Here I feel that a close collaboration between modern science and the contemplative traditions, such as Buddhism, could prove beneficial. Buddhism has a long history of investigation into the nature of the mind and its various aspects—this is effectively what Buddhist meditation and its critical analysis constitute. Unlike that of modern science, Buddhism’s approach has been primarily from first-person experience. The contemplative method, as developed by Buddhism, is an empirical use of introspection, sustained by rigorous training in technique and robust testing of the reliability of experience. All meditatively valid subjective experiences must be verifiable both through repetition by the same practitioner and through other individuals being able to attain the same state by the same practice. If they are thus verified, such states may be taken to be universal, at any rate for human beings.
The Buddhist understanding of the mind is primarily derived from empirical observations grounded in the phenomenology of experience, which includes the contemplative techniques of meditation. Working models of the mind and its various aspects and functions are generated on this basis; they are then subjected to sustained critical and philosophical analysis and empirical testing through both meditation and mindful observation. This process offers a first-person empirical method with relation to the mind.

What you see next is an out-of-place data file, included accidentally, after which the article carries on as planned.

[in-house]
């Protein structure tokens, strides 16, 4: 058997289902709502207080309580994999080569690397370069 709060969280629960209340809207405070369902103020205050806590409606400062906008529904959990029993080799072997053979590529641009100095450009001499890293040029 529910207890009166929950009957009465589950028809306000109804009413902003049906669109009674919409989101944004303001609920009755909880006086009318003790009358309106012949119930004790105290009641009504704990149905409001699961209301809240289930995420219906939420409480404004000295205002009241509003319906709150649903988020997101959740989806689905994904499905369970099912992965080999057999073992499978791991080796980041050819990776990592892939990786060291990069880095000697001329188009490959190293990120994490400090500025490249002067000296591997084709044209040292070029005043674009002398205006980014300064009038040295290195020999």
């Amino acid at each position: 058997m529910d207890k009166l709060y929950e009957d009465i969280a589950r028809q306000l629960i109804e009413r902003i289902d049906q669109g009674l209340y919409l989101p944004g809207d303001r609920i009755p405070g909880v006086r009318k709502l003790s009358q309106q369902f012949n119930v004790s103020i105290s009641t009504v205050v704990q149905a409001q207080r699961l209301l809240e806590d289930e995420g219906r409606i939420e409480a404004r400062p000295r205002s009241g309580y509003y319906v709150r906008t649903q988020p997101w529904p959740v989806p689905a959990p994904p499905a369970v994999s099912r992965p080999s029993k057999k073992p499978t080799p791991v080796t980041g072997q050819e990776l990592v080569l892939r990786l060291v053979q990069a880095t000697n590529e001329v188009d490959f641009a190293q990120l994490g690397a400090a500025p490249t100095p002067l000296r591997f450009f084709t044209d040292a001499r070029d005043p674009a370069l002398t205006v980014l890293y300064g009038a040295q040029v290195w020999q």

I am aware that there is a deep suspicion of first-person methods in modern science. I have been told that, given the problem inherent in developing objective criteria to adjudicate between competing first-person claims of different individuals, introspection as a method for the study of the mind in psychology has been abandoned in the West. Given the dominance of third-person scientific method as a paradigm for acquiring knowledge, this disquiet is entirely understandable.